Skip to main content

Electrical Hazards

Hazard Related Topics


Electrical hazards are different from other types of hazard found in construction work in that the human senses provide no advance warning. The major risks associated with exposure to an electric current are:

  • Electric Shock - The severity of an electric shock is directly related to the amount of current that passes through the body and the time it takes to pass. Lower levels may cause no more than an unpleasant tingle though it may be sufficient to cause a worker to fall from a ladder or scaffold. At medium levels it causes increased muscular tension so that anything in the grasp can scarcely be released. At high levels it can cause the heart muscles to contract irregularly and this is almost invariably fatal.
  • Burns - The passage of an electric current can cause burning at the point of contact. Severe burns can occur from an electric shock without actual bodily contact. Damp and / or wet conditions add greatly to the danger from electric shock.
  • Explosion - These can be caused by an electrical discharge in an atmosphere where there are certain concentrations of flammable vapours or dust.


Electrical exposure causes injuries in direct proportion to the amount of electricity and the time of exposure. It follows that any effort made to reduce the amount of electricity will also reduce the severity of the consequences of any exposure. Electrical equipment on building sites, particularly power tools and other portable equipment and their leads face harsh conditions and rough use. They are likely to be easily damaged and become dangerous. Modern double insulated tools are well protected but their leads are still vulnerable. Precautions which can be taken are:

  • Where possible, use a 110 volt supply system which is centre-tapped to earth so that the maximum voltage to earth should not exceed 55 volts. This will effectively eliminate the chance of death and greatly reduce injury in the event of an electrical accident. Even lower voltages can be used for lighting systems to further reduce risk.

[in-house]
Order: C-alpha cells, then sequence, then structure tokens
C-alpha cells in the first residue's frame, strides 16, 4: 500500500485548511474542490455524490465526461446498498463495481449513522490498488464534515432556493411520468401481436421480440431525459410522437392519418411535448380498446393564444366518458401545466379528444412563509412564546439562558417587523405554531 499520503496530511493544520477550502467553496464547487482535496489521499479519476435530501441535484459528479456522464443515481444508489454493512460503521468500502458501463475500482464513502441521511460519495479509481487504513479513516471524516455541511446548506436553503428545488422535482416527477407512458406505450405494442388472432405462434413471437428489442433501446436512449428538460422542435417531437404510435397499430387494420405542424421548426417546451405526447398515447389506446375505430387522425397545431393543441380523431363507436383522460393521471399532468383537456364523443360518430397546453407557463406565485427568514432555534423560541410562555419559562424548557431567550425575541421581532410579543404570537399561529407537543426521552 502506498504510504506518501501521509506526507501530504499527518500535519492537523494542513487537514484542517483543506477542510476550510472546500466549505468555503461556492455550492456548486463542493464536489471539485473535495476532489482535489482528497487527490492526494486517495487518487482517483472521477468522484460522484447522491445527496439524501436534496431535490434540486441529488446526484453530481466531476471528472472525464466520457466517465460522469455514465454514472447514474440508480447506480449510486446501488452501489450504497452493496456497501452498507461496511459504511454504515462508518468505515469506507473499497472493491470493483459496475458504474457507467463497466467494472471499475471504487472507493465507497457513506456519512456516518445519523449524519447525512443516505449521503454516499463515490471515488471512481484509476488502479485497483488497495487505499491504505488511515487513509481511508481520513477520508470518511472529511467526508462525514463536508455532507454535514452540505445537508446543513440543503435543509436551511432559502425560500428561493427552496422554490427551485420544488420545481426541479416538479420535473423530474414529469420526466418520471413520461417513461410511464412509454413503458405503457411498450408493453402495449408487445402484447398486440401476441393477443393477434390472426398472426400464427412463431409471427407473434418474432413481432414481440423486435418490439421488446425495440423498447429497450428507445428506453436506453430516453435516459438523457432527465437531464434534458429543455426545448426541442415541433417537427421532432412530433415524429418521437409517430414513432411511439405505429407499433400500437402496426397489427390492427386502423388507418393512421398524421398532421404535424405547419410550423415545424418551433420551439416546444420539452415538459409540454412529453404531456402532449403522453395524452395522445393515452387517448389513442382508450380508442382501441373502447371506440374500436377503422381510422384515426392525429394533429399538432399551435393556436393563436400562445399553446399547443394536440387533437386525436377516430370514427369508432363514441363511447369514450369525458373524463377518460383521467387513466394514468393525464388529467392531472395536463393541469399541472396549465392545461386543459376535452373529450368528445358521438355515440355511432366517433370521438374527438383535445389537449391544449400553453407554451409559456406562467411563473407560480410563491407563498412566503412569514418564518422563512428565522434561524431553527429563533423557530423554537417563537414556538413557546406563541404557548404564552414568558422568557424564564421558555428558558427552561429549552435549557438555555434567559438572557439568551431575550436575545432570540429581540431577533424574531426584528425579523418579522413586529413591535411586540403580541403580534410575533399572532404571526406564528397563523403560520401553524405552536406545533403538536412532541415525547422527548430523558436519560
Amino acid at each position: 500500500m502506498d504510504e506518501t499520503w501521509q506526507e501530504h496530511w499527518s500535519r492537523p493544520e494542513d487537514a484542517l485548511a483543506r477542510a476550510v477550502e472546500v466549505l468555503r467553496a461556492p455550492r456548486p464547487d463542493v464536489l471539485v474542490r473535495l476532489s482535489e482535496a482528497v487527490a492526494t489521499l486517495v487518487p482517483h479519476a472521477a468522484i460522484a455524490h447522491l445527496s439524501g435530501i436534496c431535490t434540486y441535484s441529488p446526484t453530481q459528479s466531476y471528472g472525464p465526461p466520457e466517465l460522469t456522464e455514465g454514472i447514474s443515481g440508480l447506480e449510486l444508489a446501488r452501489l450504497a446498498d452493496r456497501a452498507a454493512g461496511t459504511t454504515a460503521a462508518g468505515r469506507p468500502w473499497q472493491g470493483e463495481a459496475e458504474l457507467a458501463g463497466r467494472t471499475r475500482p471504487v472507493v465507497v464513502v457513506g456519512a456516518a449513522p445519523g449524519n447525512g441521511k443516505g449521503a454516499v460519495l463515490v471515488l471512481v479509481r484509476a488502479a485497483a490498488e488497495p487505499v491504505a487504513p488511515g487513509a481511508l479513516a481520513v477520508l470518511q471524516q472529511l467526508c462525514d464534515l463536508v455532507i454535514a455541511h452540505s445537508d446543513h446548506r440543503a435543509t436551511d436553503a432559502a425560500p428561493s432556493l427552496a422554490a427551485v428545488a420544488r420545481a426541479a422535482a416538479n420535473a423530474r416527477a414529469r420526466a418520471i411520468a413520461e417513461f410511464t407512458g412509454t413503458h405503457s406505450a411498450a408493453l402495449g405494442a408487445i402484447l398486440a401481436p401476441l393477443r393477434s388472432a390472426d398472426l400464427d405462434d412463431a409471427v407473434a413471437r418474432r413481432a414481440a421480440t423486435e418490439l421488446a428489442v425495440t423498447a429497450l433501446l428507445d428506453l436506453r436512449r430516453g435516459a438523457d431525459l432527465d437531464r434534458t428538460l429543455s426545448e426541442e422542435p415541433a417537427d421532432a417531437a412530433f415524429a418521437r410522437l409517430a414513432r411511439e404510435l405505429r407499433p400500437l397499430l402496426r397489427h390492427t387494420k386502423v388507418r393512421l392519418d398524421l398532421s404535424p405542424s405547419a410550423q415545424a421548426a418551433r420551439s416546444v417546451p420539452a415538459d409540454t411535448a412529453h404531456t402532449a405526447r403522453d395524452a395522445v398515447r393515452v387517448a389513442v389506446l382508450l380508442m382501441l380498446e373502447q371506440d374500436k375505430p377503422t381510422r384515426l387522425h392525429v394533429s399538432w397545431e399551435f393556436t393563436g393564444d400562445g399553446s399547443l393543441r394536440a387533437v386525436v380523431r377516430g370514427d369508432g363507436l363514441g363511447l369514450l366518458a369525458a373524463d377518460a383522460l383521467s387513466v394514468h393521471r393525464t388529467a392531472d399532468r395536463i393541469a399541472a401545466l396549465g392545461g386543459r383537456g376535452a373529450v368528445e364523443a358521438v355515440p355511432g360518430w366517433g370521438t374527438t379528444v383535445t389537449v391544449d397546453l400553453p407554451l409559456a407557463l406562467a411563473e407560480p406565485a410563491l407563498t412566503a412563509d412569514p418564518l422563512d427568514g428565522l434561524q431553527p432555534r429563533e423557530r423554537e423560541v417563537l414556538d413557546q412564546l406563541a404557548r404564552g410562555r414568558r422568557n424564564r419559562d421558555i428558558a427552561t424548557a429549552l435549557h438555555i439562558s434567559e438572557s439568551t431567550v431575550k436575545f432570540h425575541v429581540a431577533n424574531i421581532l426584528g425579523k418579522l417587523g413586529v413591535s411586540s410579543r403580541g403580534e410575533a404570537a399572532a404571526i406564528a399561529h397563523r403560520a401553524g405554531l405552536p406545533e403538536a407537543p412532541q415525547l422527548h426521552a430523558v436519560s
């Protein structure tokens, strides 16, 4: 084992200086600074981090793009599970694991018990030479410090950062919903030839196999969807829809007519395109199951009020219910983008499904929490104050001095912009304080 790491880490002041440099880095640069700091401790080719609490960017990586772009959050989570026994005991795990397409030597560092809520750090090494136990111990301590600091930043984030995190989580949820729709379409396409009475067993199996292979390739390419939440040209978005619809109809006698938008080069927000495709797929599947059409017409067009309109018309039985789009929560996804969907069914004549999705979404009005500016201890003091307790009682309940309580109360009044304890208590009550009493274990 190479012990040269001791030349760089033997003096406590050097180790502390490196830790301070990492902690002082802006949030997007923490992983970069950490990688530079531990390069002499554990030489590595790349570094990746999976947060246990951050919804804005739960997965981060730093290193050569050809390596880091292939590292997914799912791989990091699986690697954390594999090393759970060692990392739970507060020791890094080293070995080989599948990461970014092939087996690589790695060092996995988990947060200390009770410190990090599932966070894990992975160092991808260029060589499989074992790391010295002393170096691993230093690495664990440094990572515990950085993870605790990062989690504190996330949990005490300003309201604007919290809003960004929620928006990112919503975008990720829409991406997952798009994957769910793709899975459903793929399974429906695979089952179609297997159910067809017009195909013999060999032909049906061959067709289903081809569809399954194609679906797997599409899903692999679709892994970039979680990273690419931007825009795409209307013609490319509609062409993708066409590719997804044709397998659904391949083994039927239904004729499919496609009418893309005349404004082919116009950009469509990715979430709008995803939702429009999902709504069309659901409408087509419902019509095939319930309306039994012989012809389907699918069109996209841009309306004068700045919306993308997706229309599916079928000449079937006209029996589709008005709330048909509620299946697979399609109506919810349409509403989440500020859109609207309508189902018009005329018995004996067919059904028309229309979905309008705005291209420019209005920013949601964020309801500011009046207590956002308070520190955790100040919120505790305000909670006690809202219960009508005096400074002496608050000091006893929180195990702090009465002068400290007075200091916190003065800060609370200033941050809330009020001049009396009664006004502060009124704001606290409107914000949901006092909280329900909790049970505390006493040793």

• If mains voltages must be used, then extra precautions should be taken. Trip devices such as residual current devices (RCDs) rated at 30 mA will be needed to ensure that the current is properly cut off if contact is made with any live part. Such devices must be treated with great care and kept free of moisture and dirt and should be tested daily by operating the test button. If permanent wiring is being installed as part of the works and it is to be fitted with a trip device it is a good idea to design this work to be done at the beginning of the project so that it can be used during the construction period.
  • On sites where temporary mains cable is to be used this should be installed in such a way as to avoid damage. For instance, it should be slung at ceiling height. Where mains leads to sockets may be damaged they should be positioned where they are least likely to sustain such damage or protected inside non-conducting conduit. Electric bulbs should be protected and damaged bulbs replaced.
  • Electrical systems should be regularly checked and maintained by a qualified electrician. In addition users of electrical tools and equipment should be trained to carry out daily checks on the condition of the cables, the plug and the general condition of the device. The RCD should also be tested daily by pressing the test button. Any defects detected should be reported immediately and the device taken out of service.
  • In addition to user checks mains voltage systems should be checked and tested weekly by a competent electrician and the results of such tests should be recorded.
  • Work in areas where there is a risk of flammable vapours such as petrol stations or petrol-chemical plants may require the use of specially designed equipment to prevent sources of ignition such as sparks or overheating. Such precautions should be specified in the Pre-construction Information for the Project and the advice of a specialist may be necessary.
  • The electricity supplier should be informed of the nature, duration and likely start date of the work.
  • The location of overhead lines and buried cables should be identified as part of the Health and Safety Plan and where possible overhead lines should be re-routed or the power switched off. It may be possible to site the structures away from them thus "planning out" the hazard.
  • Where the use of very heavy plant using a high voltage supply is planned then close liaison with the electricity supplier is essential and specialist advice may be necessary.

HSE Guidance

This is contained in The HSE publication HS(G) 141 "Electrical Safety on Construction Sites" and is obtainable from HSE Books. Following the guidance given is not compulsory. However if you do follow the guidance the HSE believes you will normally be complying with the law. Health and safety inspectors may refer to the publication as illustrating good practice.

See Also